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Wednesday, November 27, 2002 - Page updated at 12:00 AM

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Bill Gallant, 1954-2002: Voice of radio, church loses cancer battle

Seattle Times staff reporter

Bill Gallant, a former radio-talk-show host who served as spokesman for the Roman Catholic Archdiocese of Seattle during one of its most turbulent periods, died yesterday after a five-year battle with colon cancer. He was 48.

Archbishop Alex Brunett, Bishop George Thomas and Mr. Gallant's wife, Vanessa Gallant, were at his side when he died at 7:35 a.m. at Swedish Medical Center/First Hill. They described his passing as peaceful.

"Bill Gallant was an enormous blessing to the archdiocese, a close personal friend, and an outstanding Catholic," Brunett said in a statement. "His ministry was always characterized by quality, integrity and enthusiasm. He will be missed by all of us."

Mr. Gallant's 26-year career in public life included a two-month stint as press secretary for U.S. Rep. Norm Dicks, D-Bremerton, and a failed run for Congress in his home state of Maine. Here in Seattle, he gained recognition as a liberal, sometimes acerbic talk-show host at various times for the KIRO, KING and KOMO radio stations, then moved to Northwest Cable News as executive producer in 1998.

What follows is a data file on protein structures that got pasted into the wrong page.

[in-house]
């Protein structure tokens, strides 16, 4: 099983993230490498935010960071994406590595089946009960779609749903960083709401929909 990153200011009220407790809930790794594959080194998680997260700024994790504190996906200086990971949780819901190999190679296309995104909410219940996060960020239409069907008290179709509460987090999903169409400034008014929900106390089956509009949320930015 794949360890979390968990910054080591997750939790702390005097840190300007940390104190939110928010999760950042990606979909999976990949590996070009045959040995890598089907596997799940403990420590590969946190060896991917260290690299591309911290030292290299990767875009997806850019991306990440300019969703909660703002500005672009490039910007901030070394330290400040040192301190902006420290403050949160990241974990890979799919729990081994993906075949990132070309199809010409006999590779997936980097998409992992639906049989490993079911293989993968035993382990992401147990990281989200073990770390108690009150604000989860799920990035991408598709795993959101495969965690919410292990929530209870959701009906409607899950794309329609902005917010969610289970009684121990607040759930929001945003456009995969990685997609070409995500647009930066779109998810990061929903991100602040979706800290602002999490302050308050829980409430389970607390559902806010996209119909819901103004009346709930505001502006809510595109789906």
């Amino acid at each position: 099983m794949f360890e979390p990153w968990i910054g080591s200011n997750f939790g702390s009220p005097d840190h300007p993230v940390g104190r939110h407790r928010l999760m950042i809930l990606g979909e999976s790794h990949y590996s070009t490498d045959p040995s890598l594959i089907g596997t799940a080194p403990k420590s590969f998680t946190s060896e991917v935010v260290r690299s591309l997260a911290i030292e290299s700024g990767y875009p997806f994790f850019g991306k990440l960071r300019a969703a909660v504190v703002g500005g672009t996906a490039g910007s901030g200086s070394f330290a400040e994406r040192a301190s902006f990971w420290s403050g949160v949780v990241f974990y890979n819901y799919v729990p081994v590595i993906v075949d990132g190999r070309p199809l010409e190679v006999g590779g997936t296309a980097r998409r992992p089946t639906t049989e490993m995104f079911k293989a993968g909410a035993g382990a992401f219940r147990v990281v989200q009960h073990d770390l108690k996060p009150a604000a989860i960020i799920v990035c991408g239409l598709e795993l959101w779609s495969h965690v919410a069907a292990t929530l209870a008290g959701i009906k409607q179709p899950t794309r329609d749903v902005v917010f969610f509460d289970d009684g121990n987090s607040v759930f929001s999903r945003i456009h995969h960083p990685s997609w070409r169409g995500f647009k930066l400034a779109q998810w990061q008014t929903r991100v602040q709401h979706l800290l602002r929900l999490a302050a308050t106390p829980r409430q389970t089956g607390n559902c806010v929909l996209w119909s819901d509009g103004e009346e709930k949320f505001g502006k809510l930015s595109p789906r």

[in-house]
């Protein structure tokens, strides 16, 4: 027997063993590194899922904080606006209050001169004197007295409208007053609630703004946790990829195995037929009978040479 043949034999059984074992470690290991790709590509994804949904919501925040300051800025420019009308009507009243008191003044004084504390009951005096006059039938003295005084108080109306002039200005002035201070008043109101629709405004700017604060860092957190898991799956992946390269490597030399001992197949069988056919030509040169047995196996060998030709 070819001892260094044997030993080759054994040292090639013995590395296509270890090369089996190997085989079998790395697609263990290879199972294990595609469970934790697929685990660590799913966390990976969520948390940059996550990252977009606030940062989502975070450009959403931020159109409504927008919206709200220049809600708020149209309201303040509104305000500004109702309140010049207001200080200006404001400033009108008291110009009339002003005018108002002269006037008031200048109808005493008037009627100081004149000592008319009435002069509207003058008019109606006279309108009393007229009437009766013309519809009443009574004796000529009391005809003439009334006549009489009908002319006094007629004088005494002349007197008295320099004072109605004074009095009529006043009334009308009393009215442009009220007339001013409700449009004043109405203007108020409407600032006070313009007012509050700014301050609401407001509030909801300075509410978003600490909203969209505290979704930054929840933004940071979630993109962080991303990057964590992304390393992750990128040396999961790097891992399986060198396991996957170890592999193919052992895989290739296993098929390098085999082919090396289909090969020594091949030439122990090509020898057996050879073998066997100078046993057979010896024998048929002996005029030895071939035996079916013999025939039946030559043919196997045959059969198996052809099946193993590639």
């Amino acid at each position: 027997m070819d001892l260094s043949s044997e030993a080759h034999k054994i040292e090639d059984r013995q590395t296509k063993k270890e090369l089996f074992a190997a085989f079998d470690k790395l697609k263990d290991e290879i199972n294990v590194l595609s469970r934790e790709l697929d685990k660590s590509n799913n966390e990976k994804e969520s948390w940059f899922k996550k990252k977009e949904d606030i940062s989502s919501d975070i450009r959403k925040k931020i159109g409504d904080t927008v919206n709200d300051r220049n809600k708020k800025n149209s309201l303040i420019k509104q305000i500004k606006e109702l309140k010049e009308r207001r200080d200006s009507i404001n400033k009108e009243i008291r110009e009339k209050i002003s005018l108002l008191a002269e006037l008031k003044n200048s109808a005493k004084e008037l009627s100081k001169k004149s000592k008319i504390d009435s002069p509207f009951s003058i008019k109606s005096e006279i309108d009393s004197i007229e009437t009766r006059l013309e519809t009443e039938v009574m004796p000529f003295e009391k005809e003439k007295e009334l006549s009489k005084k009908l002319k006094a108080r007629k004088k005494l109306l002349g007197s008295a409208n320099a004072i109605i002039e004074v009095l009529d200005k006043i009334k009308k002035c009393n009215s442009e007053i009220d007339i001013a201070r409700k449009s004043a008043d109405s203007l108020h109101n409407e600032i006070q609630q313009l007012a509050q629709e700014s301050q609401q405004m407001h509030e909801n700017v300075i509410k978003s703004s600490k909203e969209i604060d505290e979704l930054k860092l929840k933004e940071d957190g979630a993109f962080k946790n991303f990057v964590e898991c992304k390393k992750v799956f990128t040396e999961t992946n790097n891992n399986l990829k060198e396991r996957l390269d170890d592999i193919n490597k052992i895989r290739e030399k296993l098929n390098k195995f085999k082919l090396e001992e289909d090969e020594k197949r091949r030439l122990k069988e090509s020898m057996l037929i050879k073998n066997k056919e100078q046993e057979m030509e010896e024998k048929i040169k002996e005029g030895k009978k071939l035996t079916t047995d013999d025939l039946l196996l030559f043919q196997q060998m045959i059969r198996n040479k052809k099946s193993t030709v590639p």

Change in careers

But it was his short career, beginning in 2000, as Brunett's spokesman that he looked to as the defining time in his life, say those who knew him.

Mr. Gallant, a Catholic himself, helped orchestrate an aggressive public-affairs strategy aimed at making the Seattle Archdiocese a force in public life.

When Alaska Airlines Flight 261 crashed off the coast of California in 2000 — killing all on board including 16 Catholics from the Seattle area — Mr. Gallant persuaded NBC-TV to put Brunett on the "Today" show to help viewers make sense of the tragedy.

"He hit a home run," Mr. Gallant said of Brunett's appearance at the time.

Among his first conversations with Brunett was how to reach out to the tens of thousands of Catholics in the 800,000-member archdiocese who don't go to church.